1. Kids Running Amuck
Most people know that when it comes to Twitter my primary objectives are to express myself, promote the things I like, and gain as many followers as I possibly can. In the pursuit of obtaining these goals, I use a website that allows me to follow many people at once with the click of a few buttons. The expectation from doing so is that most of the people I have followed will follow back. The problem with this system is that, in the pursuit of gaining many followers in a short amount of time I often initially do not filter who I follow. This means I could be following a next door neighbor, some random comedian in China or worst case scenario, a child (aged 13-17). This is because if teenagers (aged 13 – 17) are allowed to have a Twitter account, my blind follower system increases the chance of me following them. I do not wish to follow anyone under the age of eighteen because in my opinion someone seventeen or younger doesn’t have anything of substance to tweet (speak) about. Not only are their experiences insignificant to someone twenty-one or older, they are usually speaking from a mind of immaturity. I am an adult. At times I will use my freedom of speech to speak on adult subject matter and engage in online conversations with other adults. In my leisure I often interact with my followers to keep my user experience entertaining and to develop a better understanding of the people I follow and those who follow me. I don’t want to interact with a Twitter follower with the perception they are eighteen or older only to discover they aren’t. This type of interaction can be detrimental to both adults and the teenagers they follow and interact with and I will explain why in the succeeding paragraphs.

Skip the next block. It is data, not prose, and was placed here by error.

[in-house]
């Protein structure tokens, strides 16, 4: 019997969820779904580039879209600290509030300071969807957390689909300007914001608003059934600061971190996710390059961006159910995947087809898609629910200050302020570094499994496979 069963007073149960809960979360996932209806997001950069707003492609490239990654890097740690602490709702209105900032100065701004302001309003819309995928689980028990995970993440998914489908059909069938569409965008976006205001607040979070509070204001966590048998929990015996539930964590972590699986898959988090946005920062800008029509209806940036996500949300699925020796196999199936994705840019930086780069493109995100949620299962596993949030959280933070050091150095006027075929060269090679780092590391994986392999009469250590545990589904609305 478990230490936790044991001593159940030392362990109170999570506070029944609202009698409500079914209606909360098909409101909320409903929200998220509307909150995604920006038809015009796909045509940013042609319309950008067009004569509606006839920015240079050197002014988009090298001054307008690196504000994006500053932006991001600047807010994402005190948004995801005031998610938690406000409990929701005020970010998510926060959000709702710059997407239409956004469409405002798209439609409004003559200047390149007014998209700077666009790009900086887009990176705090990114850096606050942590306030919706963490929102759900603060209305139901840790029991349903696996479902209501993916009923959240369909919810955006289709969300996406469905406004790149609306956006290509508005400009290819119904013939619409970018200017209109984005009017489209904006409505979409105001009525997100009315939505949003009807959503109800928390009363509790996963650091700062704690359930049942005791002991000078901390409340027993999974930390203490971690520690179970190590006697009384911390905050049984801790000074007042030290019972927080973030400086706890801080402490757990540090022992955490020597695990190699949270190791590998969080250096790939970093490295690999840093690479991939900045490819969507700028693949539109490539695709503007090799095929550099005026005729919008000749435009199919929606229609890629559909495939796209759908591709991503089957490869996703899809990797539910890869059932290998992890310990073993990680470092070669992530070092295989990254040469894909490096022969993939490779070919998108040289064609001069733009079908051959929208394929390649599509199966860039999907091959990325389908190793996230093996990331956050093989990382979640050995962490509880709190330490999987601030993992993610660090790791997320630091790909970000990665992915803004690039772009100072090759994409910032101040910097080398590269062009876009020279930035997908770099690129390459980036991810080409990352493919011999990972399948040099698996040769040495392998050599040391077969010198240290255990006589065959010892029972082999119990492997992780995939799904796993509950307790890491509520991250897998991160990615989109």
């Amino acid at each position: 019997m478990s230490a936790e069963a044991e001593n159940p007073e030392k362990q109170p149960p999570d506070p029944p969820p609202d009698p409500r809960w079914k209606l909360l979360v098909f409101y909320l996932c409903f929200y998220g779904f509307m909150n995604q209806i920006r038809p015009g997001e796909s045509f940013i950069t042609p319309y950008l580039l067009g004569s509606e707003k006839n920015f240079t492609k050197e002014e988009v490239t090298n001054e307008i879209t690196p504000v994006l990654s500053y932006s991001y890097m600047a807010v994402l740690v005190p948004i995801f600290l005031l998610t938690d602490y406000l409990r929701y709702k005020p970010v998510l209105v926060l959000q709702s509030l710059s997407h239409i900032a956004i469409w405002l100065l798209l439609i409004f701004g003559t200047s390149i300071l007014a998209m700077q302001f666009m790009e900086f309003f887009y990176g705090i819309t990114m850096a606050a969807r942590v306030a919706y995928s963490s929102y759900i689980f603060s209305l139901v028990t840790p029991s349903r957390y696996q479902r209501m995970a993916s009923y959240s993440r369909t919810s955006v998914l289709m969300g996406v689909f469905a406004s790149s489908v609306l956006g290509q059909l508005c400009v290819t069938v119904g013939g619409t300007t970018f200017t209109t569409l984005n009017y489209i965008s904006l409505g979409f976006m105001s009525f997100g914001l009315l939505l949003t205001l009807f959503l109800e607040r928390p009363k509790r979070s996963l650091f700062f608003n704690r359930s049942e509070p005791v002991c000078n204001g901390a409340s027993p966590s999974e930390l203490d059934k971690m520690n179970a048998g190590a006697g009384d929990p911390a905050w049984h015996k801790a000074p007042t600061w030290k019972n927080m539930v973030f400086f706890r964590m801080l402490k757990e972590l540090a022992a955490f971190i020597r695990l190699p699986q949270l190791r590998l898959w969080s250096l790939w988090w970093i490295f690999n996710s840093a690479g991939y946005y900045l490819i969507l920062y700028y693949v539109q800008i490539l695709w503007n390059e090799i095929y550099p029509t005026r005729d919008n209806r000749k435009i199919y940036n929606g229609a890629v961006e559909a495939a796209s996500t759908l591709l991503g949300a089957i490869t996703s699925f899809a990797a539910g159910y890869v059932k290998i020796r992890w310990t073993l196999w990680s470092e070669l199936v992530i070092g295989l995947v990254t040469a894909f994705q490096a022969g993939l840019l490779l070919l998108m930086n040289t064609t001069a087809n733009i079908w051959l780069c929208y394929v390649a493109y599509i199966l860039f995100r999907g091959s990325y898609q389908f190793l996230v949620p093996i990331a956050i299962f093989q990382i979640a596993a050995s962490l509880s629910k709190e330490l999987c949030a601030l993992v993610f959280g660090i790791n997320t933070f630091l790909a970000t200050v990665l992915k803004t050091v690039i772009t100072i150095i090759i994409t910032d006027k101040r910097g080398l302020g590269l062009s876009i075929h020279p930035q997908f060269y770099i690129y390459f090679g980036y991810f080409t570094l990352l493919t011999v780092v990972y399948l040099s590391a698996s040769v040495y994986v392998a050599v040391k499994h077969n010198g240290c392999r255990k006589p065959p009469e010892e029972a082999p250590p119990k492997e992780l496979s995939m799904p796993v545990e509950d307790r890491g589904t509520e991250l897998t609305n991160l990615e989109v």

2. Adolescent Ignorance
Because I follow a lot of random people I regularly see a lot of random tweets. I recently stumbled upon a tweet about a girl not going to class very often. This made me a little concerned. I know what you’re thinking, “You don’t even know her. Why be concerned?” My answer to that is, I am seeing a lot of tweets like this. They are popping up on my timeline more frequently now than ever before. This disturbs me because I know the value of education. Whether a person pays for it or not, there is value in knowledge. And the knowledge a person attains in any setting or situation can always be used later in life, no matter how young or old the person is. So when I see tweets about not going to class or not typing papers that should be typed, I feel bad for the person taking their education for granted. I know firsthand what it’s like and I know the regret that comes from hindsight once you realize you’ve either wasted time or money when you could have been doing something beneficial like studying or learning.